by Mario "Game" Granata
Taking a look at the NFL Combine, one cannot overlook the fact that some players will be key additions to teams, while others will fill voids, but as the Combine closes, there are some interesting comparisons to the 'pieces' that were on the field in Indianapolis.
Now that the NFL Combine is nearing its end, and we were all witness to basking in the light of 322 of the top college prospects in the world who descended upon Indianapolis with cut off shirts and spandex shorts, we can now begin to talk (with the draft being 3 months away) about how these numbers will inevitably translate on the field come next September. Many of the ‘experts’ will go head-to-head with some of the ‘old school’ scouts in saying that making individuals go through some tests here and there, won’t translate to the game, it is interesting to see the dynamic that comes with the NFL Combine. All 32 NFL teams, coaches, scouts and analysts, will make the tough decision in May to see if these players who ran, benched, and threw (and those who didn’t throw) will be intricate pieces in their organization and be the winning piece that pushes them toward the Lombardi Trophy. The NFL Draft, now more than ever, tests the analytical skills of these organizations, because in years past, with free agency the way that it was, focused on the first two rounds, and then it was a bunch of role players or practice squad players. Now, there has to be players who are drafted in the 3rd, 4th and 5th rounds, who will be expected to be immediate contributors, in ways they were never expected to be before. Take one look at the Seattle Seahawks secondary, and try to argue that point. I guess it’s a good thing that the draft takes place in 3 months, in order to give these organizations time to evaluate players who could help them in this ‘win now’ league.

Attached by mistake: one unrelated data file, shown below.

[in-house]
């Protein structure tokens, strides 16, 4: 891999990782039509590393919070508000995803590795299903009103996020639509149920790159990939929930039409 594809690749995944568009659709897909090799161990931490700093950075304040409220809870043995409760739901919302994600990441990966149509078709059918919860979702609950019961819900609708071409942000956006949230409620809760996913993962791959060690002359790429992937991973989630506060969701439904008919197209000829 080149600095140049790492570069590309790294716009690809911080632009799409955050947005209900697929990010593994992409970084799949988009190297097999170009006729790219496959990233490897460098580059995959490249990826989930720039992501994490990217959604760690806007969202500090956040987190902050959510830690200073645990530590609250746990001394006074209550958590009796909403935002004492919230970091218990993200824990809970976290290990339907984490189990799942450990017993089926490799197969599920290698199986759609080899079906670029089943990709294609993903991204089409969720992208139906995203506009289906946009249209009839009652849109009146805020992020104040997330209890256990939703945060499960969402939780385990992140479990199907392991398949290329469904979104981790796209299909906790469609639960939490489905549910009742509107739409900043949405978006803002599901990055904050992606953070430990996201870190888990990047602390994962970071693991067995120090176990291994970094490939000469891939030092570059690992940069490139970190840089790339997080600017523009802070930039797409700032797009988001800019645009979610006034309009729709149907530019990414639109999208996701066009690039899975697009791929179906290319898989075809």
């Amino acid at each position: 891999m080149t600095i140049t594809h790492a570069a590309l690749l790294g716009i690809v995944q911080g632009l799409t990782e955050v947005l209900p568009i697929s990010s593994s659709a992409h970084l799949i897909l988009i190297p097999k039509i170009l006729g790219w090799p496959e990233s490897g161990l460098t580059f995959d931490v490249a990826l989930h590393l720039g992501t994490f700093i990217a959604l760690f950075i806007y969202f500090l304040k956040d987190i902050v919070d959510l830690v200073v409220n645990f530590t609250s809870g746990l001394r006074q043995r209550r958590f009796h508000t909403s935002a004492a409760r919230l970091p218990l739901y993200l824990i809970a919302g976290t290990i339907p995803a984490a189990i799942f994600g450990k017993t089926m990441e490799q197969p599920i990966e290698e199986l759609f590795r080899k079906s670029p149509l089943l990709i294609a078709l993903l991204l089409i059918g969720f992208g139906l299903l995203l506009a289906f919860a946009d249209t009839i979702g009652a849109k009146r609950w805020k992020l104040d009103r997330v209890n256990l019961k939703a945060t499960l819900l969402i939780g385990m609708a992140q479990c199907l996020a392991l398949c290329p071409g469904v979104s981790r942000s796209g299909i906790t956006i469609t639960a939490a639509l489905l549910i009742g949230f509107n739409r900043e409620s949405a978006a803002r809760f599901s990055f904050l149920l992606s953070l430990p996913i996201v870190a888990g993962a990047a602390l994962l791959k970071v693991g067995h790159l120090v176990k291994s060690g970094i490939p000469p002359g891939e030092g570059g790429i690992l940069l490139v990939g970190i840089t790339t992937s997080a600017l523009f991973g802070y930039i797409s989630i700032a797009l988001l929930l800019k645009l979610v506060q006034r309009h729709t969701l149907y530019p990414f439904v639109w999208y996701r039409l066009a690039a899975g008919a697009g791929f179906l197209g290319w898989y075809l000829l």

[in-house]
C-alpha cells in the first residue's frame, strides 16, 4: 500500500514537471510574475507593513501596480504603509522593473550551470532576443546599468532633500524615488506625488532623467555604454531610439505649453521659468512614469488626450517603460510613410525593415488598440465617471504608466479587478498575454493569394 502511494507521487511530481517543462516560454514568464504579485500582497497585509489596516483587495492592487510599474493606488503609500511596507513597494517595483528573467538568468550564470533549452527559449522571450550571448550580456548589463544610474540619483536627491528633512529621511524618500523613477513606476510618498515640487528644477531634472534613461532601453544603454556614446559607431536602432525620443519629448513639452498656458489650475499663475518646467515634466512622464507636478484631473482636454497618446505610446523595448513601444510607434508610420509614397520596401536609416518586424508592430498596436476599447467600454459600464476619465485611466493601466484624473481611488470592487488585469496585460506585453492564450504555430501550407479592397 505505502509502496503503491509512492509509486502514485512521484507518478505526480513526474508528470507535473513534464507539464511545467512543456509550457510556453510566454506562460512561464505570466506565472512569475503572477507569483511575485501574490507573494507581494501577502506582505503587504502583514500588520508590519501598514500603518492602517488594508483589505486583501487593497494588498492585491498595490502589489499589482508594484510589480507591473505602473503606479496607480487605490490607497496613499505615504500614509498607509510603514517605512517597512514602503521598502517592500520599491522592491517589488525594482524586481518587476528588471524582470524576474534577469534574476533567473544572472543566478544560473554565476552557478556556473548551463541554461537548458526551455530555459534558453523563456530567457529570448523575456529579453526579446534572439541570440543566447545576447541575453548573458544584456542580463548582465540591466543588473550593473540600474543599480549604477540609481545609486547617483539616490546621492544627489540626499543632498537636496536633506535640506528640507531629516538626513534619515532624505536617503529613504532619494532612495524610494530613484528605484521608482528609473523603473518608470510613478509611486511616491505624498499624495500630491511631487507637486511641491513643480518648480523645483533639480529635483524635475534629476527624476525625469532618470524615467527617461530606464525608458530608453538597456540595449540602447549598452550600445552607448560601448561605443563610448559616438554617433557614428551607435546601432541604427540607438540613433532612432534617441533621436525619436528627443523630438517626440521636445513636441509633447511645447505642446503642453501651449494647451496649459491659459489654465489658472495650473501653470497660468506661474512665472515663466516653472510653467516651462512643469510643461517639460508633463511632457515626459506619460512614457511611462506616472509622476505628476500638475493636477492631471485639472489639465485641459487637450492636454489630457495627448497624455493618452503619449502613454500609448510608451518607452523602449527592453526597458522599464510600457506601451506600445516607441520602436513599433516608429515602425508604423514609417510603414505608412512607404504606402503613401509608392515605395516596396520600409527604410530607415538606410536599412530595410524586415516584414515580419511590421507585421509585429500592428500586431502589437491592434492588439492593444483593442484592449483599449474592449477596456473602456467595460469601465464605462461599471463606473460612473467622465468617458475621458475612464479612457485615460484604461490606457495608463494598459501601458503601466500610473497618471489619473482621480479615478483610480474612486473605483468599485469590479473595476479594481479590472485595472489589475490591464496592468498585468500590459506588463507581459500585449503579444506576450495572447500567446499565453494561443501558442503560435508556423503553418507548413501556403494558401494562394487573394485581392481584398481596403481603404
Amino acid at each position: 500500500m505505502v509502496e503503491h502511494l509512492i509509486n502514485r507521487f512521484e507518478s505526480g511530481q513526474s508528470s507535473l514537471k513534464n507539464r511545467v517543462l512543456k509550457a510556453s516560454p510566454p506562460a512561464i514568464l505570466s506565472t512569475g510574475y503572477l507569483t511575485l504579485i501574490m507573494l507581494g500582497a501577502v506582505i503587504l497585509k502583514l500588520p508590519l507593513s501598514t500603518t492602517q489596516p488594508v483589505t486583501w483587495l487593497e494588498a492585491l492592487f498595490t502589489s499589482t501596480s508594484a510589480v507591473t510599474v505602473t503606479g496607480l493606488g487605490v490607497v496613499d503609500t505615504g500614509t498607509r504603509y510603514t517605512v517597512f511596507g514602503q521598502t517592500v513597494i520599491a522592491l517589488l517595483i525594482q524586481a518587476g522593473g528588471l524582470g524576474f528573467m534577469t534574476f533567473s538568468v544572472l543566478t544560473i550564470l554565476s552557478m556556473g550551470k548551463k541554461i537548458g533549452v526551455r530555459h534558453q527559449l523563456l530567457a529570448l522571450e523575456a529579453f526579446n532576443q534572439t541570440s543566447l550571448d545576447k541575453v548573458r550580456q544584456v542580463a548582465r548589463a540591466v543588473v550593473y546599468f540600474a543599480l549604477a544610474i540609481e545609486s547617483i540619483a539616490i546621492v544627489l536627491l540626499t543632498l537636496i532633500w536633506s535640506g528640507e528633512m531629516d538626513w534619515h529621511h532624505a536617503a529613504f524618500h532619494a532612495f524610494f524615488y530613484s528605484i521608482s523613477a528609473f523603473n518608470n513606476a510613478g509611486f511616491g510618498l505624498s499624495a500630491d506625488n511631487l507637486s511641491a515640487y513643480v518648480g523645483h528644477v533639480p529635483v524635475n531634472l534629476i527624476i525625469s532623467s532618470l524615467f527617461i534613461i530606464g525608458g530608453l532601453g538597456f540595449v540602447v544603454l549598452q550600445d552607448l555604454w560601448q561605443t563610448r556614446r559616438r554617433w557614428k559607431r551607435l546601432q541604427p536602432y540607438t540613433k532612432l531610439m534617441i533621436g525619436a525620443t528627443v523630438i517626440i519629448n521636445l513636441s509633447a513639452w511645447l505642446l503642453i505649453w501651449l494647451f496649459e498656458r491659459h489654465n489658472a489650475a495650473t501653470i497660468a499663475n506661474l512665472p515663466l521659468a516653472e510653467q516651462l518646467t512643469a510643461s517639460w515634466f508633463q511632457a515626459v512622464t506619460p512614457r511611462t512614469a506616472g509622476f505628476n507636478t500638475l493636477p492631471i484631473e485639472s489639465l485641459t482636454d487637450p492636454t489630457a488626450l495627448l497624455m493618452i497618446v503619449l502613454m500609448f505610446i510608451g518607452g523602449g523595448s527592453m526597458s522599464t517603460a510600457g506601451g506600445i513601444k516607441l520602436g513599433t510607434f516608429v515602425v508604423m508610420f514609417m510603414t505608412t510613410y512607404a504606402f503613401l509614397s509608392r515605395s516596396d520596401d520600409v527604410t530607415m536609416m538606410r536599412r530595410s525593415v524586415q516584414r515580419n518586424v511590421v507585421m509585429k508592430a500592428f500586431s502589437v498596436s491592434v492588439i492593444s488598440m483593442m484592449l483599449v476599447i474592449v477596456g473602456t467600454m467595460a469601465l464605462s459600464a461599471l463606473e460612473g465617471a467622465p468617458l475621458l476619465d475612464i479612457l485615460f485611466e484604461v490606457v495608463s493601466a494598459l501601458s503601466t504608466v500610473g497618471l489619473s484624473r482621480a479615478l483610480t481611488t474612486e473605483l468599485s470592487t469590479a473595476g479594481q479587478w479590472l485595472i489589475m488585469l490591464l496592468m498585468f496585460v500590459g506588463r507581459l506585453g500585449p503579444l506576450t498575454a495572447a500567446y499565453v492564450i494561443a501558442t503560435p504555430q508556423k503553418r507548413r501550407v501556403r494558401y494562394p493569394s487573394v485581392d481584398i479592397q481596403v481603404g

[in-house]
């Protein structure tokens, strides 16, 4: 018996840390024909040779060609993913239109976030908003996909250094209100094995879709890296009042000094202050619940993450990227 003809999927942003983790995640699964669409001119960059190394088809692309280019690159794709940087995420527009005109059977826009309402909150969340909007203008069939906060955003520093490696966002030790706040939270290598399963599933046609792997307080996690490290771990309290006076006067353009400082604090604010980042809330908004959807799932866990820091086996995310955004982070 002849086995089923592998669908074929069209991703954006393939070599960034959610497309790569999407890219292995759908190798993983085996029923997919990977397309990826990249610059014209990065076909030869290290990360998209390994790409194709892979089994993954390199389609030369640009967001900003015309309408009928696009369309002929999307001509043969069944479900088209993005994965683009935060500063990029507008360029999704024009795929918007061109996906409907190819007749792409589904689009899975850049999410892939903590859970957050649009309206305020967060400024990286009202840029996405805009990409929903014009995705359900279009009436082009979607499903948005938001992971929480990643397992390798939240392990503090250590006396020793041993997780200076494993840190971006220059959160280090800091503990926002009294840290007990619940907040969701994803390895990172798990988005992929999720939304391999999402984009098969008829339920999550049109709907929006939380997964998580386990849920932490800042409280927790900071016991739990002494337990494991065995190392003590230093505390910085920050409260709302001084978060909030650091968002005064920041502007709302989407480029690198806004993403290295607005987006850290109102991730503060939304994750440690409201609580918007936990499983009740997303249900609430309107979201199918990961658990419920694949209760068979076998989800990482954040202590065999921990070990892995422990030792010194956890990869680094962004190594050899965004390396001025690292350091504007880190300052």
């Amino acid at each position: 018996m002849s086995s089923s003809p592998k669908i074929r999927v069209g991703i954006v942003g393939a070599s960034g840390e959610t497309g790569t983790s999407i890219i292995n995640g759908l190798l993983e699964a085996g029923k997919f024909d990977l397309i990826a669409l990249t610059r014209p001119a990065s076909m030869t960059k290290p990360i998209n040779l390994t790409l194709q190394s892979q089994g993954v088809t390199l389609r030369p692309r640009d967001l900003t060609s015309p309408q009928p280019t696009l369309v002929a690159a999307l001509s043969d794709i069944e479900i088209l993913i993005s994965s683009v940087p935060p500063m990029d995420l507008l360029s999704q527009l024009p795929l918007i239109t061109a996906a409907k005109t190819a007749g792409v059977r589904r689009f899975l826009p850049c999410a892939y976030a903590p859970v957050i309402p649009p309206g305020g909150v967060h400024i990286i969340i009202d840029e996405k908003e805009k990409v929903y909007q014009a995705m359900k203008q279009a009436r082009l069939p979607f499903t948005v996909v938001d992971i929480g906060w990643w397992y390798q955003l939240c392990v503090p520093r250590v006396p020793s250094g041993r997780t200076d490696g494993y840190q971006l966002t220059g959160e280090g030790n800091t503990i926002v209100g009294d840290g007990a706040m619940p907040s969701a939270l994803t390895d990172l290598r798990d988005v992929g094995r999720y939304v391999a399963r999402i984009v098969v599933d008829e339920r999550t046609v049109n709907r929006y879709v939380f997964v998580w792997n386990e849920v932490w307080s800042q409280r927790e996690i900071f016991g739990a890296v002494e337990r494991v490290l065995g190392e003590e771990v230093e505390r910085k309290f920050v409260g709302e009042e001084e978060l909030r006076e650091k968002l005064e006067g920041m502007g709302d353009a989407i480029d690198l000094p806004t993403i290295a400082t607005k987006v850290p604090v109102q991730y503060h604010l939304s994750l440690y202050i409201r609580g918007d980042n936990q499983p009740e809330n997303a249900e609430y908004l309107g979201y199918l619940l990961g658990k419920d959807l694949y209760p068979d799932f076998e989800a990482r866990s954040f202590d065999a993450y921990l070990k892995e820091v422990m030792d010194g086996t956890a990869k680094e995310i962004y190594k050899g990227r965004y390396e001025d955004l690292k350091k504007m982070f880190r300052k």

As mentioned earlier, although free agency will fill immediate needs for teams, the price tag for some of these players is incredibly high, and teams would rather spend a pick on a player in the 3rd round, and mold them into the player that they want, rather than pay big bucks for an established guy. Just ask the Miami Dolphins how they are feeling about the 60 Minute Man Mike Wallace. While he is a dynamic player, they probably would have been better off drafting a 6’ wide receiver with blazing speed, for a smaller price, develop him, and spend money for other needs that they had.
The past is the past, and now we are in the present and the NFL Combine answered some questions for some players who participated, and put some other players on the radar of NFL teams for this coming May draft. Let’s take a look at some players who might be ‘sleepers’ now, but come next February, might have to pack their bags for Hawaii.